Excerpted from LEED 2009 for Neighborhood Development
To promote community-based food production, improve nutrition through increased access to fresh produce, support preservation of small farms producing a wide variety of crops, reduce the negative environmental effects of large-scale industrialized agriculture, and support local economic development that increases the economic value and production of farmlands and community gardens.
Establish or other forms of deed restrictions which state that the growing of produce is not prohibited in project areas, including greenhouses, any portion of residential front, rear, or side yards; or balconies, patios, or rooftops. Greenhouses but not gardens may be prohibited in front yards that face the street.
Dedicate permanent and viable growing space and/or related facilities (such as greenhouses) within the project according to the square footage areas specified in Table 1 (exclusive of existing dwellings). Provide solar access, fencing, watering systems, garden bed enhancements (such as raised beds), secure storage space for tools, and pedestrian access for these spaces. Ensure that the spaces are owned and managed by an entity that includes occupants of the project in its decision making, such as a community group, homeowners’ association, or public body.
Established community gardens outside the project boundary but within a 1/2 mile walk distance of the project’s geographic center can satisfy this option if the garden otherwise meets all of the option requirements.
Purchase shares in a community-supported agriculture (CSA) program located within 150 miles of the project site for at least 80% of dwelling units within the project (exclusive of existing dwelling units) for two years, beginning with each dwelling unit’s occupancy until the 80% threshold is reached. Shares must be delivered to a point within 1/2 mile of the project’s geographic center on a regular schedule not less than twice per month at least four months of the year.
Locate the project’s geographic center within a 1/2-mile walk distance of an existing or planned farmers’ market that is open or will operate at least once weekly for at least five months annually. Farmers’ market vendors may sell only items grown within 150 miles of the project site. A planned farmers’ market must have firm commitments from farmers and vendors that the market will meet all the above requirements and be in full operation by the time of 50% occupancy of the project’s total square footage.
Hi leeduser team:
How large should the market be (area)? Or is there a minimum number of vendors?
Jose, there's no minimum number of vendors or minimum spatial size required of a market.
Can this credit be used as a template for a NC ID credit or must the project site contain dwelling units? Does anyone have experience with this credit? Any recommendations for meeting the requirements based on reviewer technical advice?
Maggie, I can't speak to NC ID credit requirements or the transferability of NPDc13 over to the NC system; you'll have to check with an NC expert. Regarding your question about the necessity of a residential component under NPDc13, Options 1 and 2 only speak of dwellings, so a non-residential project would need a CIRCredit Interpretation Ruling. Used by design team members experiencing difficulties in the application of a LEED prerequisite or credit to a project. Typically, difficulties arise when specific issues are not directly addressed by LEED information/guide for those options. Option 3 doesn't specify proximity to a use type, so it's available for both residential and non-residential projects. Also, a NPDc13 addenda was issued on Feb 2 2011 rephrasing the yard protection CC&Rs required of all projects with residential components. Hope this helps,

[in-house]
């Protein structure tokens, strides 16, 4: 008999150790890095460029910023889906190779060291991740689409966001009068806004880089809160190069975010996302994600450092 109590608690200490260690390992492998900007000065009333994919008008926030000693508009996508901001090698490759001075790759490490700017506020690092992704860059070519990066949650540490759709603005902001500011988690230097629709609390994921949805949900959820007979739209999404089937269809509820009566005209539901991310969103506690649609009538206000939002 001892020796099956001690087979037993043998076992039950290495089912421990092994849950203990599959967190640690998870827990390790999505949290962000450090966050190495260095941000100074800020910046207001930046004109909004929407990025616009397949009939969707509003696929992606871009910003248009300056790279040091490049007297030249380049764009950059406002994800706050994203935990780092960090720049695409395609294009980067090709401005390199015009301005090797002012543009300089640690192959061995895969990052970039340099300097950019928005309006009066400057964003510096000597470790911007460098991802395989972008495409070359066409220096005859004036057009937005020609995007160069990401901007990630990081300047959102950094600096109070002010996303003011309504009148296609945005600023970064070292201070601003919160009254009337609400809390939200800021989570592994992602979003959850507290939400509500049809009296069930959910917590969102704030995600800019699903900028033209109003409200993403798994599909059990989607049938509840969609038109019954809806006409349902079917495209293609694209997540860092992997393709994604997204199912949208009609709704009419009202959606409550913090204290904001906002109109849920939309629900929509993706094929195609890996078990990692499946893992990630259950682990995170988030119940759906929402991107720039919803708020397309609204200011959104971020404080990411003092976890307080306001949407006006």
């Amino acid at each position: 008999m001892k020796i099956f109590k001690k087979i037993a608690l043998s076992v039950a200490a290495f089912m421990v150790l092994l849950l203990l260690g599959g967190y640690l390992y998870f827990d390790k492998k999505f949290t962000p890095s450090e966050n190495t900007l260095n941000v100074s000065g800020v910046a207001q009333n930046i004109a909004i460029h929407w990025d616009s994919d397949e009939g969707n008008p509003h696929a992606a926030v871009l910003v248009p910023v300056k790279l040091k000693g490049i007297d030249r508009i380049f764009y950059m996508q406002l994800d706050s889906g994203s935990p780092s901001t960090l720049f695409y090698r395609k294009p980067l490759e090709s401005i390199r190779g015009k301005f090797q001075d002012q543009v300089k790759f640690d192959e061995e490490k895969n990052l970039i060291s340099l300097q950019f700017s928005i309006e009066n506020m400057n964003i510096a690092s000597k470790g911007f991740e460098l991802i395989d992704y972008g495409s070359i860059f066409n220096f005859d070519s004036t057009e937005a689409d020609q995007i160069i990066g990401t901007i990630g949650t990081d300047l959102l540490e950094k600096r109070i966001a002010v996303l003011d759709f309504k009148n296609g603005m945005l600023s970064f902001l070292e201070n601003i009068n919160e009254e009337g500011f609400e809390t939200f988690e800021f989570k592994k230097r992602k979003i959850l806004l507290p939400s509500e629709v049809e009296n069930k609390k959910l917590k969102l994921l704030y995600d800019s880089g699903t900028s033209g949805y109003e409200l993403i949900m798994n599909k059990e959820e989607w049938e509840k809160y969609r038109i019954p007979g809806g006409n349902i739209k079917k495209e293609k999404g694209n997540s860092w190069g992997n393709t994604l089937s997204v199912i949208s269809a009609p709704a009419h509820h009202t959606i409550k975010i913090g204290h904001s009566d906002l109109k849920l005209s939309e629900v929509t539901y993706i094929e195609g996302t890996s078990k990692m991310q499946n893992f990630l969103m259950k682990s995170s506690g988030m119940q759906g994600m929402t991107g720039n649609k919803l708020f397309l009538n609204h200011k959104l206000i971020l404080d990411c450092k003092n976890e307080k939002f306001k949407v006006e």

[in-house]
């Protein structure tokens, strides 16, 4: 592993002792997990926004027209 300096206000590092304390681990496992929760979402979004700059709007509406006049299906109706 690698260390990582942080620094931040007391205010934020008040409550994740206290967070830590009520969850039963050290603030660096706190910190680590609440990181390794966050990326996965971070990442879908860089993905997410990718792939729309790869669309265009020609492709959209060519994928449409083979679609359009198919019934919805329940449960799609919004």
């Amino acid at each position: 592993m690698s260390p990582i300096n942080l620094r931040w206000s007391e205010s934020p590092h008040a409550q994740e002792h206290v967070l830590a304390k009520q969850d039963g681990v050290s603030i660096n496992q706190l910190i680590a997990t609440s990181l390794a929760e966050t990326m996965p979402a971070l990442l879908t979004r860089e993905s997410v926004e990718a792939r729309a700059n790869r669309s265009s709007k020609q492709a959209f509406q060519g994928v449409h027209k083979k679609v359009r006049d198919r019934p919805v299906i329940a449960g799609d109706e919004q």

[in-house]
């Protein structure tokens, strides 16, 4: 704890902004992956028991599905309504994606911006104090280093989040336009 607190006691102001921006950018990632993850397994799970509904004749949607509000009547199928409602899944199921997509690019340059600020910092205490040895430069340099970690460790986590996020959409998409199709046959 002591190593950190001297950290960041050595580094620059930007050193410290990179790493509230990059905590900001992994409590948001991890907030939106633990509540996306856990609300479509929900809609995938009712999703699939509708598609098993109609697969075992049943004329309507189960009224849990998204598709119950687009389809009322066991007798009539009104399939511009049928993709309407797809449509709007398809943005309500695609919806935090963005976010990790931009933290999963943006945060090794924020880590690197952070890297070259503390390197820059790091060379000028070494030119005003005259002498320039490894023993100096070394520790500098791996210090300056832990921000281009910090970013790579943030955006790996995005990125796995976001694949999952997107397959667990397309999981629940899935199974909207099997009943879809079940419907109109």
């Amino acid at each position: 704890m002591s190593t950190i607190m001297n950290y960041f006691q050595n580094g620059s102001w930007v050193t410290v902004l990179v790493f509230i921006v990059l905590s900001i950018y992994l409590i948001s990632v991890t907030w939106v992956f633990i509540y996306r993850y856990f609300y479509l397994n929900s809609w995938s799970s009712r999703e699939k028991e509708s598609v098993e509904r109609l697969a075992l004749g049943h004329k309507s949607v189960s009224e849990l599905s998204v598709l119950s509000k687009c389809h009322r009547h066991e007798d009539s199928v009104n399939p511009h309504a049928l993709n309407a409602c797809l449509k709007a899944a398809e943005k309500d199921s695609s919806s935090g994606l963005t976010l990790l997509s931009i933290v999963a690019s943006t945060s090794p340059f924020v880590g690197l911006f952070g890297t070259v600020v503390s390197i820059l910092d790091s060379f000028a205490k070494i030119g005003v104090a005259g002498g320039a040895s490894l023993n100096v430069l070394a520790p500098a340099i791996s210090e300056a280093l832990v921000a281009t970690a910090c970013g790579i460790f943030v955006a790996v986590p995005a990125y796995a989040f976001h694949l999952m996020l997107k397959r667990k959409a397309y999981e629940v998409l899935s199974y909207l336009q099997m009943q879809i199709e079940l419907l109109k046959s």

Maggie, I think this could be a great idea for an NC project, but I'm not sure how you would apply it, exactly. It might not fit for some projects. I would definitely recommend against Option 3 as being too easy, and similar to having a single basic service for SSc2.
Hi Maggie - We appreciate your question regarding the applicability of an LEED-ND v2009 credit 13 (NPDc13) as an ID credit for a LEED-NC v2009 project. We responded to your question offline, but for others interested in this information, a summary is below.
LEED-ND v2009 credit 13 (NPDc13): Local Food Production does not appear to be appropriate for non-residential LEED-NC projects, as NPDc13 - Option 1 calculations are based on residential density / dwelling units.
However, teams are welcome to submit a separate local food production strategy for a LEED-NC ID credit. While all of the requirements of LEED-ND, NPDc13 - Option 1 may not apply to a non-residential LEED-NC project, the team may still use the intent and applicable requirements as the basis for an ID strategy. As stated in the LEED Reference Guide for Green Building Design and Construction (https://new.usgbc.org/resources/leed-reference-guide-green-building-desi...), ID credit may be awarded to innovation strategies that demonstrate a comprehensive approach and have significant, measurable environmental benefits.
The project team may submit a formal inquiry (http://www.gbci.org/Certification/Resources/cirs.aspx) for an official ruling on the validity of the proposed compliance approach. Formal inquiries are the only way to obtain an official review and approval of alternative compliance approaches (such as new ID credit strategy proposals) in advance of submitting for certification review.
We have an NC project office project with a cafe. Couldn't we use the EBOMEBOM is an acronym for Existing Buildings: Operations & Maintenance, one of the LEED 2009 rating sytems. MRcr 5 for Food and establish a policy and guidelines for future performance?
Michelle, I don't see why not. The intent of this ND credit is quite different.
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